Since it was filed, Buckley’s bill has been quietly gathering dust. Legislators on either side of the voucher debate seem thoroughly uninterested in Buckley’s voucher. Gov. Greg Abbott, the public ringleader of the astroturf campaign to bring taxpayer-funded vouchers to Texas, declared Buckley’s plan as “insufficient.” Additionally, none of Buckley’s House colleagues have signed on as co-authors or joint authors. HB 1 has not been scheduled for a committee hearing; as yet, it hasn’t even been referred to one.
Instead, this week, the Texas House has been hotly debating several bills intended to undermine the authority of Texas business owners and U.S. immigration authorities.
SBOE Update: Last Call for Science Textbook Comments
Readers of the Hotline will remember our State Board of Education preview and recap from last month in which Texas AFT joined the Texas Freedom Network (TFN) and others to support the adoption of science textbooks that teach the truth about climate change and evolution, in addition to meeting other science standards. Since then, well-monied interest groups have been calling on climate deniers to flood the SBOE with demands to censor new science textbooks, specifically for Grade 8.
The SBOE is set to vote on the adoption of these textbooks at its Nov. 14-17 meeting, so we must take action now to demand that the board reject these attempts to censor the truth. There are two main ways you can defend science education and help public schools teach the truth about climate change …
As part of AFT’s Civil, Human, and Women’s Rights Conference last weekend in Houston, our union siblings from across the country joined Houston Federation of Teachers members and Houston ISD parents in a picket outside HISD administrative offices. If you want to stay up to date on what’s happening with TEA’s reckless experiment in Houston, sign up for HFT’s weekly takeover newsletter.
— AFT News
7 Texas AFT Local Unions Win AFT Powerful Partnerships Institute Grants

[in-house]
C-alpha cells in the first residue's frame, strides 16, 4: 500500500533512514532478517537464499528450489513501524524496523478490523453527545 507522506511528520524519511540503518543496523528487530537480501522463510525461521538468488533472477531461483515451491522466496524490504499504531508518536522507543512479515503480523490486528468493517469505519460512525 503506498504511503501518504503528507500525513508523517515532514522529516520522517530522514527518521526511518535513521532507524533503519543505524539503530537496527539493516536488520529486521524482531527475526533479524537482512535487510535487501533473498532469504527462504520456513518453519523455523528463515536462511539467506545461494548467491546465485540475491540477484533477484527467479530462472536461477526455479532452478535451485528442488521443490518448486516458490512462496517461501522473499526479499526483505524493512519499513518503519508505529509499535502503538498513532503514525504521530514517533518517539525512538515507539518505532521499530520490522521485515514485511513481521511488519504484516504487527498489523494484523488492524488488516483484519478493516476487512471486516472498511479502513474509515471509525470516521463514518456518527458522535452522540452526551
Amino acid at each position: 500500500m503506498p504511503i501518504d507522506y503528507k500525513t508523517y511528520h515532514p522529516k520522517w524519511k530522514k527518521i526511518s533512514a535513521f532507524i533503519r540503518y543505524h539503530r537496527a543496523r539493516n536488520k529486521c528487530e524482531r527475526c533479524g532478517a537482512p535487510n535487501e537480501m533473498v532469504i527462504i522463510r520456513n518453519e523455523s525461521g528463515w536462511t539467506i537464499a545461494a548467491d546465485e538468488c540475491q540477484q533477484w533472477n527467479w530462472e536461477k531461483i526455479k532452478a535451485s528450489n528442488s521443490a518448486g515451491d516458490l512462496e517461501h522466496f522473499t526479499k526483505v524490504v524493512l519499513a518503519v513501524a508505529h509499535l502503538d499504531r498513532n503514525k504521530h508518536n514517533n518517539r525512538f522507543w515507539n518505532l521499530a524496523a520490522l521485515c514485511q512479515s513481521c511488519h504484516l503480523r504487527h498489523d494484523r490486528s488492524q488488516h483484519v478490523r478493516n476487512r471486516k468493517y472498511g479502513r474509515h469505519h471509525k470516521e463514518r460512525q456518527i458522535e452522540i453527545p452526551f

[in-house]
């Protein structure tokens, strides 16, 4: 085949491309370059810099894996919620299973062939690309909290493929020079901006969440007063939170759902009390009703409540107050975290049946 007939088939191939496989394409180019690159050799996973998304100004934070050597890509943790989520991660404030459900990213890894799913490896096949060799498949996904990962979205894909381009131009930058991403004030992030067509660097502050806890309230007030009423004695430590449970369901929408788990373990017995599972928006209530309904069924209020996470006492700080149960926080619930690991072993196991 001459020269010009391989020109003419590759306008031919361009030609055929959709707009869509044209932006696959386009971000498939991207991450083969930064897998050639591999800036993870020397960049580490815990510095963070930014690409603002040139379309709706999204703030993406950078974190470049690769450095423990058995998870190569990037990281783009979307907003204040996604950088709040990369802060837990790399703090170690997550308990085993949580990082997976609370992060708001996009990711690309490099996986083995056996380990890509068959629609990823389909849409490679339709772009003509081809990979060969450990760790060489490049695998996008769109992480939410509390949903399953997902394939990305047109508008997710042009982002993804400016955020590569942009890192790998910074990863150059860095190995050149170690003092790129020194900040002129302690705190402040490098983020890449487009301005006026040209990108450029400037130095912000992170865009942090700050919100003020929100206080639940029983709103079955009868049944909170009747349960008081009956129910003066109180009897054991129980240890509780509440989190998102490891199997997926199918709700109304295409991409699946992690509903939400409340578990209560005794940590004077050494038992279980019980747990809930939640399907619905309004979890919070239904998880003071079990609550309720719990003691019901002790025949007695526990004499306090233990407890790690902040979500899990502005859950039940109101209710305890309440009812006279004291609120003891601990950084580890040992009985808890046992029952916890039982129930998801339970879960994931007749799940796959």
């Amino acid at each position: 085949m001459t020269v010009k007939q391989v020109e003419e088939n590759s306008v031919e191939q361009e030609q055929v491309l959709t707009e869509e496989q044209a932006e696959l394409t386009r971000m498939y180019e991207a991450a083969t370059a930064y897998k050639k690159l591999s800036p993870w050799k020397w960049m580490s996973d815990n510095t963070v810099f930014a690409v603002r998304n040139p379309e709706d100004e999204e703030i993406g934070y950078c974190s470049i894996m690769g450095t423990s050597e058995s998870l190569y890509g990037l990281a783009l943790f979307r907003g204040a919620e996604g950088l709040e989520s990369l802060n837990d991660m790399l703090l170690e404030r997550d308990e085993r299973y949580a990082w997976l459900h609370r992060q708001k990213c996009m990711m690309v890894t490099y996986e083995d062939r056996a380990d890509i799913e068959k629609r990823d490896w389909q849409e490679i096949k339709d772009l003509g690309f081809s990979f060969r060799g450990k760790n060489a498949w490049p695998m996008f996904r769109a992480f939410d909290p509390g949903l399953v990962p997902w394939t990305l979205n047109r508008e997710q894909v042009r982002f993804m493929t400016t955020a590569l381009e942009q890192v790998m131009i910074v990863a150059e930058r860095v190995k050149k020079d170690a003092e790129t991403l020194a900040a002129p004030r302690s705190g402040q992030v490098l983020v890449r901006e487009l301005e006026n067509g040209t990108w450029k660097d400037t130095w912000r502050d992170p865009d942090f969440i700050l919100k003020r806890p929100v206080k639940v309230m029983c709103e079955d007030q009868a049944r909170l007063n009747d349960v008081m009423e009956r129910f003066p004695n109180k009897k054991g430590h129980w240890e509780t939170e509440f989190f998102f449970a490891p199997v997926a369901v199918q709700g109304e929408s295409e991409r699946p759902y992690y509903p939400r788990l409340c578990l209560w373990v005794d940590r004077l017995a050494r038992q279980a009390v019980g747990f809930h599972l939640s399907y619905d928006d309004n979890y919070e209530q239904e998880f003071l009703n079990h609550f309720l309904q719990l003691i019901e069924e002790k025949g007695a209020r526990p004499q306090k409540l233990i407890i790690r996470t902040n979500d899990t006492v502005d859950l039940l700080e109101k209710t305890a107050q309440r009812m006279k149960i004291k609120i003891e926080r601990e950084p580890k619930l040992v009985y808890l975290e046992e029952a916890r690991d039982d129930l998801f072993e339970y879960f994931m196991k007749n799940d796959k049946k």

While the Legislature largely ignores the struggle of Texas educators and students, our union is working to help our public schools thrive and exceed expectations. This week, at AFT’s Civil, Human, & Women’s Rights Conference in Houston, our national union’s Powerful Partnership Institute (PPI) awarded its latest round of grant funding, with the goal of offering vital assistance to AFT affiliates, parent groups, and community organizations engaged in grassroots work within local communities.
Texas AFT was among those grant recipients, along with seven of our local unions. Read all about the projects and community partnerships on our website.
Tell Sen. Cornyn: Do Not Support More Charter School Program Waste, Fraud
Eight U.S. senators (including Texas Sen. John Cornyn) introduced a bill last week that was clearly written with the help of the charter school lobby. The Empower Charter School Educators to Lead Act would allow billionaire-funded nonprofits operating as “state entities” to keep more of a cut when dispersing Charter School Program (CSP) grants. The bill would also allow these “state entities” to award up to $100,000 to would-be charter entrepreneurs, including religious organizations, to pre-plan a charter school before they have even submitted an application to an authorizer.
School Chaplain Bill Update: School Districts Begin Voting on SB 763